Wilkins' good friend, Zach Sieler, had a notable practice on Monday. After putting on a clinic in one-on-one pass rush drills, Sieler shut down a handful of running plays and provided consistent pressure against the pass.
"Yeah, I think being with (Austin) Clark and just the d-line in general for so many – two or three years now – it's one of those things that as soon as it happens, you kind of know, 'oh shoot, my hand wasn't right in that play or I had a bad step,'" Sieler said. "So we kind of both will sit there and he'll run off and I'll tell him something and I'll run off and tell him, 'hey man, you messed that up.' And we'll make sure we focus on that after to really try and hone-in on that."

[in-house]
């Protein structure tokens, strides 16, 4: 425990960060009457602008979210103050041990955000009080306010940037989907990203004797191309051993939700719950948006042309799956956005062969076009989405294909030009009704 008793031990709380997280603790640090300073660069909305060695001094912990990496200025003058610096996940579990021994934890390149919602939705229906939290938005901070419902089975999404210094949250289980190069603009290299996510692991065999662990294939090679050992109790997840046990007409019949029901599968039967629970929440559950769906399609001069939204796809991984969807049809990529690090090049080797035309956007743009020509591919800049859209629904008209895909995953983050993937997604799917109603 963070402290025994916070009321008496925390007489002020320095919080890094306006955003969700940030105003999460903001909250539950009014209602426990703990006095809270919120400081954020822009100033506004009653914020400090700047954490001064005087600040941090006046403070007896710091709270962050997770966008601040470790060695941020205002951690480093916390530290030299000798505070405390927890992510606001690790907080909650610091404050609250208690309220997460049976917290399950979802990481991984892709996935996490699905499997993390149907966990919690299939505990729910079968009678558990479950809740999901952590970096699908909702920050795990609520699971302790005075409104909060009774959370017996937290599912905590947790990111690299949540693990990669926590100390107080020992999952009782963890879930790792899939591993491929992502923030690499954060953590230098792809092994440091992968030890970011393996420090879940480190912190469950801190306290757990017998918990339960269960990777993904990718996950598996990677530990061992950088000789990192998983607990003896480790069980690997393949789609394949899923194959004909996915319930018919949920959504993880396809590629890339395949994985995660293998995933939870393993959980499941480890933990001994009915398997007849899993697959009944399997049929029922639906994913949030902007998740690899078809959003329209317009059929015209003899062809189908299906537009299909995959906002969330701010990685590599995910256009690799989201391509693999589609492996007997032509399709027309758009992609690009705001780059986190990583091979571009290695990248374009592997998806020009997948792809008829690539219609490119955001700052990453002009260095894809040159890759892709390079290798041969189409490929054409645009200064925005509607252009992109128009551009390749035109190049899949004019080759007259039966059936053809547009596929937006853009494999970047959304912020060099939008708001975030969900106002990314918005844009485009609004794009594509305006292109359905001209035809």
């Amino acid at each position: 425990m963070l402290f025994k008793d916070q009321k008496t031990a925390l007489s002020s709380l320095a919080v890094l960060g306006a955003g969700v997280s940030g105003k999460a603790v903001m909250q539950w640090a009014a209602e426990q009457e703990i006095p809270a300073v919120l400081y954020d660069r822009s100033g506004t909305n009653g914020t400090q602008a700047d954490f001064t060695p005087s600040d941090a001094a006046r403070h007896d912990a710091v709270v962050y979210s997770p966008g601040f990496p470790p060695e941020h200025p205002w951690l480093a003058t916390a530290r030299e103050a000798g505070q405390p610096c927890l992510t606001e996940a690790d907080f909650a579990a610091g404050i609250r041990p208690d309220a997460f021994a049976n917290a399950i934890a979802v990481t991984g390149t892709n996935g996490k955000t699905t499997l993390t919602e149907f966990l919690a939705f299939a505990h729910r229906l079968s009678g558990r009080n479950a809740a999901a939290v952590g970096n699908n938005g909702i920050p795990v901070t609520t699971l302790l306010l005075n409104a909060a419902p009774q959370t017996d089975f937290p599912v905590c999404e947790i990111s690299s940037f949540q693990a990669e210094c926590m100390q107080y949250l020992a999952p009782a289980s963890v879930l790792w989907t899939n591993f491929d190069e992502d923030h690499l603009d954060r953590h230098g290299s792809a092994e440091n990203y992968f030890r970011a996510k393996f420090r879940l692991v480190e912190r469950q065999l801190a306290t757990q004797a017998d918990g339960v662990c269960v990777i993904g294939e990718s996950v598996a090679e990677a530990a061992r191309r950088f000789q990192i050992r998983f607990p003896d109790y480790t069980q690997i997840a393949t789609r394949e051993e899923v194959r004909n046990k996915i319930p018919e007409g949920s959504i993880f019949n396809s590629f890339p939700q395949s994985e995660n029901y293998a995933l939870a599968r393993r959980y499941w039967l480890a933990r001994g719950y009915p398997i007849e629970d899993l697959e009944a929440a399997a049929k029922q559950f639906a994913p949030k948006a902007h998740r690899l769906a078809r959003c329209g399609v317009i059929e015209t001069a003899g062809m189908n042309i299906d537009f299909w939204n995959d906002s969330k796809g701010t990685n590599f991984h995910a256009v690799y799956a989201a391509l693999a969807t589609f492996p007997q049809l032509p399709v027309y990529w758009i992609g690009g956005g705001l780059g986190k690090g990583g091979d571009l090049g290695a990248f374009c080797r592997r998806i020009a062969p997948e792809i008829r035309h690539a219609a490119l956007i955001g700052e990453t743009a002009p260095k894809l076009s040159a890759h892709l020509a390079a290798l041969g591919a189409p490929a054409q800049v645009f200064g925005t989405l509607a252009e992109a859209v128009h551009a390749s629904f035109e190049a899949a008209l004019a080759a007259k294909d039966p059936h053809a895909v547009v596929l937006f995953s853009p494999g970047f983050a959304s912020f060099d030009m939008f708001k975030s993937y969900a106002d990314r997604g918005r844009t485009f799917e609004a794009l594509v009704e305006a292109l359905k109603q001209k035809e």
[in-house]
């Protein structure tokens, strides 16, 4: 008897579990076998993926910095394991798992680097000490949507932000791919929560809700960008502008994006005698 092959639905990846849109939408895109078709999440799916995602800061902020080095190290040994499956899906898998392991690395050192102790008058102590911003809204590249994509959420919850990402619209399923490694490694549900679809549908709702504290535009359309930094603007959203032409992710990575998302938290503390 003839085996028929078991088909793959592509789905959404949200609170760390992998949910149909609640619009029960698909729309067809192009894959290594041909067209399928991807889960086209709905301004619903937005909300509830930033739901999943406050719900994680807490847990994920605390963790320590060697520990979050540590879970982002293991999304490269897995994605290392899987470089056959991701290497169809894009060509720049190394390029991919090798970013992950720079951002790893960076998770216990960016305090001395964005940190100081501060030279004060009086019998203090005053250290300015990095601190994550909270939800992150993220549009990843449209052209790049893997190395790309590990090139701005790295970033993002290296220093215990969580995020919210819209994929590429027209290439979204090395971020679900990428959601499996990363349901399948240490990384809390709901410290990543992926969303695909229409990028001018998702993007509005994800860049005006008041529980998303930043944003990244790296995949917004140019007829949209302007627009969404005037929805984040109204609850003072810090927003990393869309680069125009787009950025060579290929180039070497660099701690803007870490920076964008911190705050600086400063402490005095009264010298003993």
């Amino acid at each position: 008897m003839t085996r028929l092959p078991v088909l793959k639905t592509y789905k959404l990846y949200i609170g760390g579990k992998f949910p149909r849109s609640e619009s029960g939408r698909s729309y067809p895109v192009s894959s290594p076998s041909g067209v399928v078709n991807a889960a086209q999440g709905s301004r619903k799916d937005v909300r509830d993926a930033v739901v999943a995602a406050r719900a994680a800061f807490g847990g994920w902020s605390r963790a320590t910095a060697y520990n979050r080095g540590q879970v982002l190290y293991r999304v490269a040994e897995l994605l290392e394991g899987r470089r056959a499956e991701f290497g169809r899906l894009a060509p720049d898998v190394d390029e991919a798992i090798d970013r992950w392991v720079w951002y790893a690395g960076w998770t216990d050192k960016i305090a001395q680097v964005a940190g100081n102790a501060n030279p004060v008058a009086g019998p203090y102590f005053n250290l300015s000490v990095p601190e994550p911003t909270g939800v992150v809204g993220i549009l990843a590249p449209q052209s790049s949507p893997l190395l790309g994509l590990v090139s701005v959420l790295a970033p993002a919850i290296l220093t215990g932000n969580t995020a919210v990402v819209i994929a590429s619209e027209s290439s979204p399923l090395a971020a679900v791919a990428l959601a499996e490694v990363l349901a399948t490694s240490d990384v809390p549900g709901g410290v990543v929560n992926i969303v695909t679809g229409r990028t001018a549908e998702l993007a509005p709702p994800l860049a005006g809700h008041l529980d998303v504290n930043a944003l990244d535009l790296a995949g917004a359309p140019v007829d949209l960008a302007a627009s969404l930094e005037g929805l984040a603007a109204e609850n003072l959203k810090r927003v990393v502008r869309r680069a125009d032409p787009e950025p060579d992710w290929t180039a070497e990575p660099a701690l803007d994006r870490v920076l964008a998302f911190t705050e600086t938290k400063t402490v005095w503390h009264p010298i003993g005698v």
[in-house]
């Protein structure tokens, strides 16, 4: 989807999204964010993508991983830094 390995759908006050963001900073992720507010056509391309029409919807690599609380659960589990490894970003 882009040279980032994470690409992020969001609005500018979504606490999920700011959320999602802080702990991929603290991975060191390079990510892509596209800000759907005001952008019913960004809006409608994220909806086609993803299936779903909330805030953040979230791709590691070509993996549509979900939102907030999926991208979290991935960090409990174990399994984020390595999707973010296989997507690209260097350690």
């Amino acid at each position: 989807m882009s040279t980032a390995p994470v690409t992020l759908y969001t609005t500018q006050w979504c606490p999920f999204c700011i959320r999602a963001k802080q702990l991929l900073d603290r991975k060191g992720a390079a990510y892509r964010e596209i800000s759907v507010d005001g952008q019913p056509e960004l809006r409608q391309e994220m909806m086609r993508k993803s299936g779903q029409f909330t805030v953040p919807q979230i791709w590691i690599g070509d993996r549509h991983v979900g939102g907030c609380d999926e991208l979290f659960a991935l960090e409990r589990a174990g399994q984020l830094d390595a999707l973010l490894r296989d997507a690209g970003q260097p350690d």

3. Connor Williams, veteran impact
Raekwon Davis had another strong day as he grows into a valuable piece on a solid Dolphins defensive front.
"(Raekwon is) doing great," Sieler said. "He's seeing blocks. He's seeing his reads. He's looking slim, feeling good, yeah. I think it's been going really well."
Davis, who is entering his third season out of Alabama, noted the addition of Connor Williams as a linchpin to his growth and success early in camp.
Bro, listen. When Connor first got here – because I felt like zone, quick zoning was something I really struggled with – and when Connor got here, he really made me better as a player, quick zoning, the type of blocks they do. I’ve been so much better ever since he’s been here. But yeah, he’s a great center. He’s great, bro. He’s very good. He’s been good ever since he’s been here. DL Raekwon Davis on OL Connor Williams